I first learned of the Presa Canario online, about five years ago, but I had the good fortune of meeting an owner of three such dogs shortly after becoming very interested in the breed.
I was working that summer in a veterinary clinic when a young brindle dog was brought in. He looked much like the description of the Presa Canario and when I asked his owner if he was a Presa Canario, he told me "Yes" in a rather suprised tone.
The dog's owner, Mr. Rocco Parlati, was a recent Italian immigrant who had brought three of his dogs with him from Italy. He had been introduced to the dogs himself by his father-in-law, and had owned and worked with the breed for quite some time.
It's from what he's told me, and the time that I spent with his dogs (2 males, 1 female), that I relay my experience on to you.
First of all, the Presa Canario is an intense breed. By that I mean that it needs a firm hand in raising it and disciplining it, because it is a dominant dog that doesn't shy away from challenging authority. While loyal and not prone to stray, as a youngster the dog likes to test its owner's mettle. Growling, snapping, and stubborn refusal are only some of the little tricks that the growing Presa pup likes to play with its master; however, if not corrected these little nuances will lead to more dangerous behavior by the dog down the road. That's why it is imperative that a prospective Presa owner be confident enough to correct such behavior before any problems should appear.
With that in mind, I will say that the Presa Canario makes a fantastic family pet and guard dog in the right hands. I have never taken the liberty of exploring Mr. Parlati's property in his absence and he has his dogs to thank for that. Like all guests in his house, when I am not in his presence his dogs tolerate me but are extremely suspicious of me. I would never gamble on their devotion to their master and his home. On a gentler note, I will attest to the fact that these dogs can be gentle with children and do know when and when not to use their strength. Mr. Parlati does not hesitate to let his young son play with his dogs but he always keeps an eye on the situation, as should always be the case when children are with dogs. When walking his dogs, they eagerly drag an adult along but will not move so much as a footstep ahead of Mr. Parlati's young son if he is the one holding the leash. Such sensibility in a dog this overtly powerful is very impressive.
Around other strange dogs the Presa Canario is best kept restrained. While not dangerous, the breed is dog aggressive and frequently it is the other dog that will stir trouble with the Presa. Such a scenario can only spell disaster for everyone involved, therefore, it is advised that the Presa always be kept on a leash outside and if another dog looks like trouble, turn and walk away. Do not tolerate any extreme aggression by the Presa either, as such behavior will not disappear with time.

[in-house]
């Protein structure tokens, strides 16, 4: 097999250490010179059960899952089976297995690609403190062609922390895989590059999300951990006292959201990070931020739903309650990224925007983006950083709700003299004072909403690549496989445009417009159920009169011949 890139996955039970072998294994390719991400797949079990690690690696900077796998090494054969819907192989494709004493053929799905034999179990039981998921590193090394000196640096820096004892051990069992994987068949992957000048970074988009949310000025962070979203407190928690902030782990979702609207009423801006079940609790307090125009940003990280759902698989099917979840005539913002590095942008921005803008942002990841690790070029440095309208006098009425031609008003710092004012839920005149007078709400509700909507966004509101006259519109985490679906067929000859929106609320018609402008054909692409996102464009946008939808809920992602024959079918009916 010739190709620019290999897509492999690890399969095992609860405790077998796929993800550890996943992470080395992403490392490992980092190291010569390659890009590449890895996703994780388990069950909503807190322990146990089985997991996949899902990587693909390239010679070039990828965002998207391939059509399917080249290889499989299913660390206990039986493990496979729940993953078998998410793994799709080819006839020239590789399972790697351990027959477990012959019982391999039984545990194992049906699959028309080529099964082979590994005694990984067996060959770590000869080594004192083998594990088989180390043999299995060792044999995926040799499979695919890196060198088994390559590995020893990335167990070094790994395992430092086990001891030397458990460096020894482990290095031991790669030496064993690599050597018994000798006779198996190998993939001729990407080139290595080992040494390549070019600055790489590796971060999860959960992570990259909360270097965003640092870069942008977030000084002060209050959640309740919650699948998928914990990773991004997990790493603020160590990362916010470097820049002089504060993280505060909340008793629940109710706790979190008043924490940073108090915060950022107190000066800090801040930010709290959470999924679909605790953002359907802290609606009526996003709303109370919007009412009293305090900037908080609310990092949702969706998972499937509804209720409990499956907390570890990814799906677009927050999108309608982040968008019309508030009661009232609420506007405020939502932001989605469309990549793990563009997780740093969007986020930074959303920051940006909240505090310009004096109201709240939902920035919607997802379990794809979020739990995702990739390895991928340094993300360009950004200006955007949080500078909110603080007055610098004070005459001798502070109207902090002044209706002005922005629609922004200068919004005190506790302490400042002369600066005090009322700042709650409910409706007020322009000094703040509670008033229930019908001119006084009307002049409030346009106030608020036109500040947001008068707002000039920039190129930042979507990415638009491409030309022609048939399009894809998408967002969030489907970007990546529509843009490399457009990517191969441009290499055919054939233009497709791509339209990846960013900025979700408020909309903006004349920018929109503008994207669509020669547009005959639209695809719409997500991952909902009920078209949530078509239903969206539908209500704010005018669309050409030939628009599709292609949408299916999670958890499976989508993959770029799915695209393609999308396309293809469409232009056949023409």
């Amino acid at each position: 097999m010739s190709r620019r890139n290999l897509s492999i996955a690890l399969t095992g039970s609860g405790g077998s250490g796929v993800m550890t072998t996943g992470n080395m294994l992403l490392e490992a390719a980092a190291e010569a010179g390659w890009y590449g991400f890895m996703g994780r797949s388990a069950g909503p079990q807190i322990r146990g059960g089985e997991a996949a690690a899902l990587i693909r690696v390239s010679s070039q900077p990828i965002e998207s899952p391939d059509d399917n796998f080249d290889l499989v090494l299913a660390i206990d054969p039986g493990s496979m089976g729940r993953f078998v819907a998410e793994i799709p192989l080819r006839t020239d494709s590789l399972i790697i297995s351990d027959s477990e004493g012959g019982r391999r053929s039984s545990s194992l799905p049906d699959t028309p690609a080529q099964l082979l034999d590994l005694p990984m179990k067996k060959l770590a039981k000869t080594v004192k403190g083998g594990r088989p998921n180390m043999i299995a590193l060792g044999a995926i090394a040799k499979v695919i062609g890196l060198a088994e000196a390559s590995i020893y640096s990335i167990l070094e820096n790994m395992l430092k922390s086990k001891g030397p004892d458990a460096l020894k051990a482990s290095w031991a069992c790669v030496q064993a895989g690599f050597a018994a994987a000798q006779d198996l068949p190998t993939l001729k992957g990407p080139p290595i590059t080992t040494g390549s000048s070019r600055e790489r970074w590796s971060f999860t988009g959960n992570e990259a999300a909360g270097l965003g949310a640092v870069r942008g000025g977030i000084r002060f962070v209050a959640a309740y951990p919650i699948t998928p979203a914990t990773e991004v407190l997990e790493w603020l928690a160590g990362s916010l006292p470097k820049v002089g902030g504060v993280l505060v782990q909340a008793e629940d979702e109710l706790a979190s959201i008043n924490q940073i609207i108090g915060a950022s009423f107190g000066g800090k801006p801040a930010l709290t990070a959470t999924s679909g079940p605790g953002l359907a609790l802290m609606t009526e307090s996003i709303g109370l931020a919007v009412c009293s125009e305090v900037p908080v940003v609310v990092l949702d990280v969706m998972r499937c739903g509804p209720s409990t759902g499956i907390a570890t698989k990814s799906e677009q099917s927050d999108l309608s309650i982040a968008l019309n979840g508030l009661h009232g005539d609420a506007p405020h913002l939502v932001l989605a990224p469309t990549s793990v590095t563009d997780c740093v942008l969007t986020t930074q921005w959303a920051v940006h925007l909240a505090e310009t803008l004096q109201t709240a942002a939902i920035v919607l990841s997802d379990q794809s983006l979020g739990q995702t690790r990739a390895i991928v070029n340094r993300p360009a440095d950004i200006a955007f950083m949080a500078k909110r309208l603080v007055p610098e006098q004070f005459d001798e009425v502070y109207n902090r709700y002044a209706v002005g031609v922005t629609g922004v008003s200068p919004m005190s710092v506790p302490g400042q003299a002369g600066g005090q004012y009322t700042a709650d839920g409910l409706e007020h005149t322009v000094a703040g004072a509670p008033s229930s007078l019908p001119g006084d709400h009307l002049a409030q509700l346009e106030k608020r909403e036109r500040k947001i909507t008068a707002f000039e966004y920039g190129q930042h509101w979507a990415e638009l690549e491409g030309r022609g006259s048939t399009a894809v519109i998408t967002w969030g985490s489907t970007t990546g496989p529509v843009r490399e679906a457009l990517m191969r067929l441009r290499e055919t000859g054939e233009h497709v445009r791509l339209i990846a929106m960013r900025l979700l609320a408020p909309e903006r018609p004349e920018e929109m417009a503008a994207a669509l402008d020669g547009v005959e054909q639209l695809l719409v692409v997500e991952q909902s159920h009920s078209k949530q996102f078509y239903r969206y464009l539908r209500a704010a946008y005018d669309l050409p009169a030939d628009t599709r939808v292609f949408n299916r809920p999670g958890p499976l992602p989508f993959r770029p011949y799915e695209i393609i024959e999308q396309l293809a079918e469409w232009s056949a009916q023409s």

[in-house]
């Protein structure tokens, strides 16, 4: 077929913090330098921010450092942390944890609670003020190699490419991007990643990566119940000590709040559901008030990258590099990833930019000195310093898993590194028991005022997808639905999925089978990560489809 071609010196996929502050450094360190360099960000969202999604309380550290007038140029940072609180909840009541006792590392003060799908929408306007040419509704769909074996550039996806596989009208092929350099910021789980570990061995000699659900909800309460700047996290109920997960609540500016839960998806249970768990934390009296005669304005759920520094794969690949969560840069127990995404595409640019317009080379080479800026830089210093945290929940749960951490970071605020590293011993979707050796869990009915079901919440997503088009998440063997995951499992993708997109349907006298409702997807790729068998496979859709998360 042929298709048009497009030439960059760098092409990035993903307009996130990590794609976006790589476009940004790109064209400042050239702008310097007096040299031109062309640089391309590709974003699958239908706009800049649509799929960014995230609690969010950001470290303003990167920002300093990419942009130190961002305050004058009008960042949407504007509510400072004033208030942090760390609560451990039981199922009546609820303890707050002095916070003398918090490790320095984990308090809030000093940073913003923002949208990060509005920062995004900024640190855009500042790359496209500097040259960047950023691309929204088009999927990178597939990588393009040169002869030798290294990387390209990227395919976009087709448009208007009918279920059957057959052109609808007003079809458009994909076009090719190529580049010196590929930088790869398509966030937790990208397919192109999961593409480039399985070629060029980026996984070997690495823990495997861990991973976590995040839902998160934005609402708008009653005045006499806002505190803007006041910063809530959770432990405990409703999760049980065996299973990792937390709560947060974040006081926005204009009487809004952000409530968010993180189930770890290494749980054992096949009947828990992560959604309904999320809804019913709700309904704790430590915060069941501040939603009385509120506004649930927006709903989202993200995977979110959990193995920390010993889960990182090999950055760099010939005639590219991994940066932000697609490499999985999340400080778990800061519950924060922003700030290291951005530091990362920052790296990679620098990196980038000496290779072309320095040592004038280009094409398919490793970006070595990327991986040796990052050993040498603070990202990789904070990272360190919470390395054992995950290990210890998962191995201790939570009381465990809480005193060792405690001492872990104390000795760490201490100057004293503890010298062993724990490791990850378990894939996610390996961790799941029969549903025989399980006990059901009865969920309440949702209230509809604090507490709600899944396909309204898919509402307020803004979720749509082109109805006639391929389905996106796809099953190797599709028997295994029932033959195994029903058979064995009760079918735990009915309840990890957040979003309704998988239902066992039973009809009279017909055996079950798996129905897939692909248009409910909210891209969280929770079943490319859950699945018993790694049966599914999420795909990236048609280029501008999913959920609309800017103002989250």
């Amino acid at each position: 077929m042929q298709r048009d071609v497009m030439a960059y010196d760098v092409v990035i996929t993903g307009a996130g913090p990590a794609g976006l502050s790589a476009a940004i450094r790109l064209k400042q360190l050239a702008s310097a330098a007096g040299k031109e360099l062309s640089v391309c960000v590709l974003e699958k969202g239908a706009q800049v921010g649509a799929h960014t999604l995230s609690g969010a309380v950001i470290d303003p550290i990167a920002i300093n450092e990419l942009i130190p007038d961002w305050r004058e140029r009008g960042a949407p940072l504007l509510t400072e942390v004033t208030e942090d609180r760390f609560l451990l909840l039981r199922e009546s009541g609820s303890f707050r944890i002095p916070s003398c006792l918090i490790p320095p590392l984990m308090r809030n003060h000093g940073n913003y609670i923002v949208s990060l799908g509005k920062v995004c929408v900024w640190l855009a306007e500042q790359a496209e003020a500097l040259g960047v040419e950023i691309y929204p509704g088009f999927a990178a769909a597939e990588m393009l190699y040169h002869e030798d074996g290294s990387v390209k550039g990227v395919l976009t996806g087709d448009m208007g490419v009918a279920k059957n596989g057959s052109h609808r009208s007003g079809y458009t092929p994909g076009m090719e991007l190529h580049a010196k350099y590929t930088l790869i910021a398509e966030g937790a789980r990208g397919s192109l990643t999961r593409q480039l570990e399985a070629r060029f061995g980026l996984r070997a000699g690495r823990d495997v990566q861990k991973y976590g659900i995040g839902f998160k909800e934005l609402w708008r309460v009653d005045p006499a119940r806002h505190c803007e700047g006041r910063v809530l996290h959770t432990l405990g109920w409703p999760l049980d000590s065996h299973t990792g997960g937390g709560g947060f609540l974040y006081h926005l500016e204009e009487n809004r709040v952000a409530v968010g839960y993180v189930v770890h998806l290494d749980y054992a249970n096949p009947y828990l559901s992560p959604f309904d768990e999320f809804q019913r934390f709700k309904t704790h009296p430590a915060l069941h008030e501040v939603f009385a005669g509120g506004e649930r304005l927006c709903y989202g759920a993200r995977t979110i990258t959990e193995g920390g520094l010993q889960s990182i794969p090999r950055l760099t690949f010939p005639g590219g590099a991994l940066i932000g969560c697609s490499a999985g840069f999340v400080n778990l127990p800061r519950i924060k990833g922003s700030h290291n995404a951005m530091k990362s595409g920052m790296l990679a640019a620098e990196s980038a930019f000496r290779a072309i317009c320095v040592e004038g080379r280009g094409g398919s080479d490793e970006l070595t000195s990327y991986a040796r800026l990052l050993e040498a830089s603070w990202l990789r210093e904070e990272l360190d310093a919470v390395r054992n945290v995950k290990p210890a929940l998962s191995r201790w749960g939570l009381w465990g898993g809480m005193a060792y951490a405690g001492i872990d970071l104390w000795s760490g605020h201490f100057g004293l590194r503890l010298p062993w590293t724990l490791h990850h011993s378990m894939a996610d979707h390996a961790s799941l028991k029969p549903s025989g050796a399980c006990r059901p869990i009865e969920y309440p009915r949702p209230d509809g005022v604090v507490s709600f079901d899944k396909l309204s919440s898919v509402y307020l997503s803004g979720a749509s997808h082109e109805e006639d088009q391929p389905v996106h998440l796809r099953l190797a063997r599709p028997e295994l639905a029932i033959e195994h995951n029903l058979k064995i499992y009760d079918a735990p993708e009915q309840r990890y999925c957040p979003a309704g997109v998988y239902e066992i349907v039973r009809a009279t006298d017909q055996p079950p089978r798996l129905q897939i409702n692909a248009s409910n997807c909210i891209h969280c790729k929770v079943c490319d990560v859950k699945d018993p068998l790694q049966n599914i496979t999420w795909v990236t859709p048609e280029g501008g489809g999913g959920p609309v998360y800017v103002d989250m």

The Presa Canario is an intelligent dog but because of its independent nature, one has to be patient with it. A dog like this should always be obedience trained, but advanced obedience work can frequently be a chore because the dog quickly becomes dissinterested. Repetition, consistency, and a whole lot of fun have to be thrown into each session to keep the dog's attention. Having said that, the end results of training are worth the effort: the dog is happy to understand its master; the master has control over the dog.
As a protection dog I would say the Presa is in a class all by itself. It is a combination of factors that create such a superb protection dog: appearance, fearlessness, and tenacity. One look at this dog in full flight, a mass of determined, accelerating muscle, commands your utmost respect. Nothing except its master's voice will make it stop heading for the aggresor, and it will not let go of its hold unless commanded to do so. Blows to its head, screaming in its ear, nothing will make it so much as blink. At this point I'll stress that prior to any protection training the dog is fully obedience trained and is temperamentally sound. Even without formal training the Presa Canario makes a supreme guardian; protection training in a sense is to the discretion of the owner. A protection trained dog is a lot more responsibility, but I feel that it can also be very rewarding given the level of control that one has over the dog.
Would I own a Presa Canario? At this time, the answer is a definite no. I do not have the time to devote to raising such a dog. The day will come when I can give this dog the amount of attention that it needs and deserves. It would be irresponsible to only look a year ahead because the decision to get the dog is for the remainder of its life. But I sure am looking forward to it . . .